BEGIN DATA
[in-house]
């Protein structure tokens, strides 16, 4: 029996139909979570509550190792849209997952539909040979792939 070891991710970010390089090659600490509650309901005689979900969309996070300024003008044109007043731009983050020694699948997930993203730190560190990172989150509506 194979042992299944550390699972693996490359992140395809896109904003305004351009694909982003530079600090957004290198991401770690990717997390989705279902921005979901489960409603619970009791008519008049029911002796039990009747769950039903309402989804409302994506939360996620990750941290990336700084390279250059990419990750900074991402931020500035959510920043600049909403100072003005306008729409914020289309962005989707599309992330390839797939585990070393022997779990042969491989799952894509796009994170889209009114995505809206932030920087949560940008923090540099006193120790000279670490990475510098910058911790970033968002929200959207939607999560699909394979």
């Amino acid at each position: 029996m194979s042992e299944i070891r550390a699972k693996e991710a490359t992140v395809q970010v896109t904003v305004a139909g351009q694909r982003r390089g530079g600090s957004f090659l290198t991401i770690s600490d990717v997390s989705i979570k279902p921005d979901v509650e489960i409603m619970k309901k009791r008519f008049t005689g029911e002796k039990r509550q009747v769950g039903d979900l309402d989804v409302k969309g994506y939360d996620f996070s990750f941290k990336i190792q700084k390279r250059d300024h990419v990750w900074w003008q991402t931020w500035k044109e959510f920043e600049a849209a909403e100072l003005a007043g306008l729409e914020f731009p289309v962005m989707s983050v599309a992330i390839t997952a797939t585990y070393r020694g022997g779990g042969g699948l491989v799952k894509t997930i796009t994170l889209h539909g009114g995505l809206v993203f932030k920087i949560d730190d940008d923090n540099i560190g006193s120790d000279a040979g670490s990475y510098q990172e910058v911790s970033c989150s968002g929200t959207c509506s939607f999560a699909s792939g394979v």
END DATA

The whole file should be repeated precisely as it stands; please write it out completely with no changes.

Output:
[in-house]
């Protein structure tokens, strides 16, 4: 029996139909979570509550190792849209997952539909040979792939 070891991710970010390089090659600490509650309901005689979900969309996070300024003008044109007043731009983050020694699948997930993203730190560190990172989150509506 194979042992299944550390699972693996490359992140395809896109904003305004351009694909982003530079600090957004290198991401770690990717997390989705279902921005979901489960409603619970009791008519008049029911002796039990009747769950039903309402989804409302994506939360996620990750941290990336700084390279250059990419990750900074991402931020500035959510920043600049909403100072003005306008729409914020289309962005989707599309992330390839797939585990070393022997779990042969491989799952894509796009994170889209009114995505809206932030920087949560940008923090540099006193120790000279670490990475510098910058911790970033968002929200959207939607999560699909394979």
């Amino acid at each position: 029996m194979s042992e299944i070891r550390a699972k693996e991710a490359t992140v395809q970010v896109t904003v305004a139909g351009q694909r982003r390089g530079g600090s957004f090659l290198t991401i770690s600490d990717v997390s989705i979570k279902p921005d979901v509650e489960i409603m619970k309901k009791r008519f008049t005689g029911e002796k039990r509550q009747v769950g039903d979900l309402d989804v409302k969309g994506y939360d996620f996070s990750f941290k990336i190792q700084k390279r250059d300024h990419v990750w900074w003008q991402t931020w500035k044109e959510f920043e600049a849209a909403e100072l003005a007043g306008l729409e914020f731009p289309v962005m989707s983050v599309a992330i390839t997952a797939t585990y070393r020694g022997g779990g042969g699948l491989v799952k894509t997930i796009t994170l889209h539909g009114g995505l809206v993203f932030k920087i949560d730190d940008d923090n540099i560190g006193s120790d000279a040979g670490s990475y510098q990172e910058v911790s970033c989150s968002g929200t959207c509506s939607f999560a699909s792939g394979v």